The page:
Why Do Authors Write? – #3 Challenges
What makes a person climb to the top of Mt. Everest? The challenge! Why does a business executive with mega-bucks continue to grow his empire more and more? The challenge!
Like so many others, many authors choose to pursue their careers because writing is a challenge. No matter how smooth the reader finds the words on the paper, I can tell you first hand, they did not come out smooth; it was a lot of work to get them that way. Aside from money, fame, and awards, authors write because it’s very satisfying to do the job well. Meeting the challenge of stringing words together into a cohesive whole is like running a marathon. You do it because you love running—or in this case, writing—and the finish line at the end is a challenge you simply have to conquer.
What are the challenging aspects of writing a short story or book?
- Coming up with the idea. These do not spring forth from the head of Zeus. They might be inspired by something innocuous or monumental, but they rarely have a complete beginning, middle, end and subplots when they first flash like a light bulb.
- Dreaming up characters. For me, this is where I start. If I don’t know the characters well, I don’t know how they’d approach the story arch I’ve devised with my idea.
- Outlining. There are outliners and “pantsers” (people who write extemporaneously or “by the seat of their pants”) in the writing business. But, whether they realize it or not, even most “pantsers” have a sketchy outline in their heads to lead their protagonist(s) from opening to ending. Generally, at least three points are required: opening, climax, and ending.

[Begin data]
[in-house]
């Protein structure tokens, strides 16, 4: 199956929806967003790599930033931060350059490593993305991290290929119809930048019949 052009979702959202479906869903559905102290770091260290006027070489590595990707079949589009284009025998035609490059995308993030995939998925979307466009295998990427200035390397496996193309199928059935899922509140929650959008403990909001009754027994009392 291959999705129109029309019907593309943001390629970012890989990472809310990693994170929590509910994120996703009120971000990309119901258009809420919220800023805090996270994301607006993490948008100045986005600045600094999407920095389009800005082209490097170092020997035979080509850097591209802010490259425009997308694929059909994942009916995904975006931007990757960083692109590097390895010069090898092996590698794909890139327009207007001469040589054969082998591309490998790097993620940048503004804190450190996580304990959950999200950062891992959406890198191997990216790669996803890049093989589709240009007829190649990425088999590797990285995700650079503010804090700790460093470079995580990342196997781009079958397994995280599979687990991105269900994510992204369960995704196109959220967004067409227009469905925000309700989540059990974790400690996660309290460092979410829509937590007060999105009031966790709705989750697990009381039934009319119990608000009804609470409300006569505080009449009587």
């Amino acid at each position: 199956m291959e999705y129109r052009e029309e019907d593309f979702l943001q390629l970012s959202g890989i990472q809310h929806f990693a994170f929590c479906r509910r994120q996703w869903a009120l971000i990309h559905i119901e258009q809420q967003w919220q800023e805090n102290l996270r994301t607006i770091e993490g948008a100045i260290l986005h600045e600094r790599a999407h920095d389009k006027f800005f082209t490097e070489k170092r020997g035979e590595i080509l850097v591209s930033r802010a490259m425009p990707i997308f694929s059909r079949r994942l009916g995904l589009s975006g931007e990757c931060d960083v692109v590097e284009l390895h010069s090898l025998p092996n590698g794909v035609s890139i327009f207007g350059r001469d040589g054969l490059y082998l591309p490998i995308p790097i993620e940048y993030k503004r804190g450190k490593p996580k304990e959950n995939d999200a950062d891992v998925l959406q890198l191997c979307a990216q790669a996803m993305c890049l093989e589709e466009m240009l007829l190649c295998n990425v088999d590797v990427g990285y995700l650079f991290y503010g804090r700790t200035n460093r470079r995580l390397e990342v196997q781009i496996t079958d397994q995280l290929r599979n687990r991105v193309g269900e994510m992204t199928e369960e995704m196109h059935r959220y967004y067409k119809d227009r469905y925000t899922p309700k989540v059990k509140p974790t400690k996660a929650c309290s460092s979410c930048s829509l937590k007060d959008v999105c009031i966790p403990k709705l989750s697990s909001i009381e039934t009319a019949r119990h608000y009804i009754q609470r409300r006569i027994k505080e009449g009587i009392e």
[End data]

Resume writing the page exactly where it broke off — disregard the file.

- Writing. This is getting down the bones. It’s unpolished, unedited, and, if you’re not careful, unending. A reader might be surprised at just how difficult this aspect of the process can be. Authors might see the “movies” in our heads for much of the story we’re writing, but there will always be parts that wriggle away from us, and scenes that have no obvious transitions.
- Editing. It is traumatic to take out scenes. Sometimes, a single word can occupy so much space in the flow of a sentence that it is a trial to decide whether to leave it or not. And editing, especially final editing, is tedious. Imagine going through a whole 50,000 word manuscript looking for –ly words and deciding, one at a time, whether they belong or not.
- Submitting work. Having done the job to the best of your ability, now you have to take the enormous step of sharing it with an expert. That expert might rubber stamp your work with their “reject” notice, or they might lead you on with a “please send more” request (and then “reject”), or, if you are a square peg in their square hole, they might accept your baby and send you a contract.
- Editing again. Didn’t you already do this? Now we have to work through –ing words, or some other editor’s pet peeve. Will it make the book stronger? More than likely, it will.
- Promoting. You’ve met all the challenges thus far. Whew. But now you want the book to reach people. Unless you’re a former first lady or an infamous madame, you’ll likely have to do your own promotions. It’s up to you to figure out where to start and how much effort you put into it, versus effort you put into writing your next book. The jury is out on the ratio.
Every one of these steps is a challenge. If you succeed and sell some books, you’ve met your challenge. The feeling of accomplishment is a big part of your reward (though, of course, it might be nice to make a lot of money, too). An author who isn’t willing to take on each and every one of these challenges is in the wrong business, because writing fiction is a tough climb—a lot like Everest.